Photo by Jesper Brouwers on Unsplash
The story about the energy drink giant we know today as Red Bull dates back to 1984. When the company was brought to light, the competition was cutthroat. The market already being saturated, Mateschitz, the sole proprietor, decided to play by his own rules.
This led him to separate Red Bull from other soda brands and create a unique brand. It did start low-key with a small budget of traditional marketing, targeting men in the 18-35 age range. What helped them stand out was their unique marketing budget - "anti-branding" and "anti-marketing". Red Bull insisted on a distinctive cylindrical can and a premium price approach that helped them set the product apart from competing beverages and helped them stand out even more in the beverage sector.
The company always focused on standing out from the crowd. Mateschitz's business philosophy was not to bring a product to the consumer but rather to bring consumers to the product. They never relied on mass-marketing campaigns and stood by their consistent well-known slogan, "Red Bull gives you wings".
More than an energy drink: A way of life
Red Bull knew that authenticity attracts consumers. Red Bull decided to use brand evangelists—students who receive free energy drink samples and spread the word to their community—instead of lengthy advertisements from large firms since they realized that young people frequently don't connect with them. This was a simple, affordable, and reliable method of reaching additional customers. Then gradually, Red Bull started investing in sports.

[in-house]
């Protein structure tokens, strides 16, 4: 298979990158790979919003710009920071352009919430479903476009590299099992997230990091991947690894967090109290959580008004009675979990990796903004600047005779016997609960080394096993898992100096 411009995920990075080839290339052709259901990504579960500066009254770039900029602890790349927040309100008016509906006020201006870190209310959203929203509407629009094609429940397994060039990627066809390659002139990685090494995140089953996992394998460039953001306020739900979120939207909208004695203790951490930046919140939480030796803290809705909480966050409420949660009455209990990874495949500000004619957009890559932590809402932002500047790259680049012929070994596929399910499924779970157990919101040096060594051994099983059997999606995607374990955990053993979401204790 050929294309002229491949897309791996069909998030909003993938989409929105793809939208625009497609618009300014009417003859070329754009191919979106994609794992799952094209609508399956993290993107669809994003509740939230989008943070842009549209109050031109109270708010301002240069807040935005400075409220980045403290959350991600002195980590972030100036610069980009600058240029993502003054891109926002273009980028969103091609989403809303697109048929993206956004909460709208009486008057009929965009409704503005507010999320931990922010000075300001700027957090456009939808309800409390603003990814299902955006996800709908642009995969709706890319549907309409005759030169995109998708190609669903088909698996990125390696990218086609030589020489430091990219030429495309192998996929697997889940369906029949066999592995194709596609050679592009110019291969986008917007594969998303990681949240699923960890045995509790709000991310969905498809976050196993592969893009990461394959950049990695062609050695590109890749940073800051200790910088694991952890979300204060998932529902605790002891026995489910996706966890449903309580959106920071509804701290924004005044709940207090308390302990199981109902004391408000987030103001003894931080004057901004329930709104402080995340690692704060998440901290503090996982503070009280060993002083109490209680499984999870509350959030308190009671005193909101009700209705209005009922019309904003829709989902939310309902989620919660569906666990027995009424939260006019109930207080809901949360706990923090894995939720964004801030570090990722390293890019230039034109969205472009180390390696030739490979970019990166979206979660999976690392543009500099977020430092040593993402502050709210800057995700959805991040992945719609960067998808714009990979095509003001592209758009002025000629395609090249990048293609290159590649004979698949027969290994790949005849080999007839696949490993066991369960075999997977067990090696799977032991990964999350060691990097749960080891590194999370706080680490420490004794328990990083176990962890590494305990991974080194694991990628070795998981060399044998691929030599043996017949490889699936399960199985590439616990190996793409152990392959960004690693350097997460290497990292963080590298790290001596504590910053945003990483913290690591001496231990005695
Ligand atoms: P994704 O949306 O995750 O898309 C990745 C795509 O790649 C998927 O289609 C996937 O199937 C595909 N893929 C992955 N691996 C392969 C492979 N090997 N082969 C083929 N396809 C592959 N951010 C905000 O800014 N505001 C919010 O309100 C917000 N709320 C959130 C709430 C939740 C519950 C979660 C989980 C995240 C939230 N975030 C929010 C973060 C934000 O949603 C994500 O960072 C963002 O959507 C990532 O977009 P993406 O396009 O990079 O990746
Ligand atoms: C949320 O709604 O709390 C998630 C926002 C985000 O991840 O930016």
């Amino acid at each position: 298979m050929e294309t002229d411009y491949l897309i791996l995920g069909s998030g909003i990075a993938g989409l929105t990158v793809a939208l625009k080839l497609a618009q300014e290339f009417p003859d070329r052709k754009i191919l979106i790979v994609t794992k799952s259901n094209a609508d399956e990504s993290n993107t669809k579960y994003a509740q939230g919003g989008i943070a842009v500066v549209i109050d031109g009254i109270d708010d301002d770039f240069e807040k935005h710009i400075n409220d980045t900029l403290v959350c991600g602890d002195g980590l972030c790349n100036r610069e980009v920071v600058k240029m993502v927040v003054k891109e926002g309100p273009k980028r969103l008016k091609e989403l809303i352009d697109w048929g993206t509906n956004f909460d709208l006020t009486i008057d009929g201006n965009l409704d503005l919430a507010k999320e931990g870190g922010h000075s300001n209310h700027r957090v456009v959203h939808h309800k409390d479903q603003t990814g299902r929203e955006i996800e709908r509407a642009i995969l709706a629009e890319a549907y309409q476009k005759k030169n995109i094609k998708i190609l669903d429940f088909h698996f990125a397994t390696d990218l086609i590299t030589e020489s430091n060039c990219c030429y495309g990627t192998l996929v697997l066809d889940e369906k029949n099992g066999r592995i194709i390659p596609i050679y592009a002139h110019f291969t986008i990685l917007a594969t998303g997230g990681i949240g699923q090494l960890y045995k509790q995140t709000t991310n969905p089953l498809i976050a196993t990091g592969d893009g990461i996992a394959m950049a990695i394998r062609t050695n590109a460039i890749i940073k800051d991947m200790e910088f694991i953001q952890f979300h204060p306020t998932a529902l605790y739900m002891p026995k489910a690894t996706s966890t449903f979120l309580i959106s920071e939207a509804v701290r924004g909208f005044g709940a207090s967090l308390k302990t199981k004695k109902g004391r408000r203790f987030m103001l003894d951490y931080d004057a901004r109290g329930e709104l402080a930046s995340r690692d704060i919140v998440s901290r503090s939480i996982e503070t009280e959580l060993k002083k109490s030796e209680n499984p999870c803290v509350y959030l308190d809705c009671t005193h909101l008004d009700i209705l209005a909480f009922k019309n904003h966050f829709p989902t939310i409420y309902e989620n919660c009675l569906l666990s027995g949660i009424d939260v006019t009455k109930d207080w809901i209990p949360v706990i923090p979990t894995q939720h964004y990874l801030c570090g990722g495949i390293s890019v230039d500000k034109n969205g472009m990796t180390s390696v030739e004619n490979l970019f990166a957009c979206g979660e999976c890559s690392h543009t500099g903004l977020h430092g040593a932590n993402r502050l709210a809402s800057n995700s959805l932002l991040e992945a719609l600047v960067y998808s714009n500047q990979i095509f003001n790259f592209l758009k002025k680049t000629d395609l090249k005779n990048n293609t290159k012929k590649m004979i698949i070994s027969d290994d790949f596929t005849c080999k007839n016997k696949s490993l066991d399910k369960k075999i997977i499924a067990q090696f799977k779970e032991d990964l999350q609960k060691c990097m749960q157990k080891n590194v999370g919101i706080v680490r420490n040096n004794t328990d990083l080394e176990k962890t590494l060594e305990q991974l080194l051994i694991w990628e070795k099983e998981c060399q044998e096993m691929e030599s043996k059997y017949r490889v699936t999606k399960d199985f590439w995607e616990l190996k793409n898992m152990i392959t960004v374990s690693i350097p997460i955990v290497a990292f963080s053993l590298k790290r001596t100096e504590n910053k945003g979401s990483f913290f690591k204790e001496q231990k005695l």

Surviving a downturn
The global financial crisis of 2007 was one of the most significant shocks businesses experienced in the 2000s. As a result, many enterprises failed, economic activity decreased, and a recession followed. The global crisis affected Red Bull, yet the brand managed to sell more cans than it ever had before.
Red Bull today
Red Bull sells around 7.5 billion cans worldwide, with strong growth in emerging markets like Brazil, India, and Africa. The company also introduced a new range of organic sodas, three with natural ingredients and no caffeine. Today, their strategy is founded on five key pillars: Content creation, publicity stunts, sponsoring events, user-generated content, and influencer marketing.
Despite a rollercoaster ride, Red Bull has managed to keep their foot down strong and grounded to sustain itself in this industry. Red Bull was a trailblazer in the energy drinks category. Red Bull is a beautiful example of how to modify your marketing strategy while keeping the focus and mission of your business. Red Bull has developed an unrivalled content marketing strategy focusing on extreme sports, user-generated content, and influencer marketing.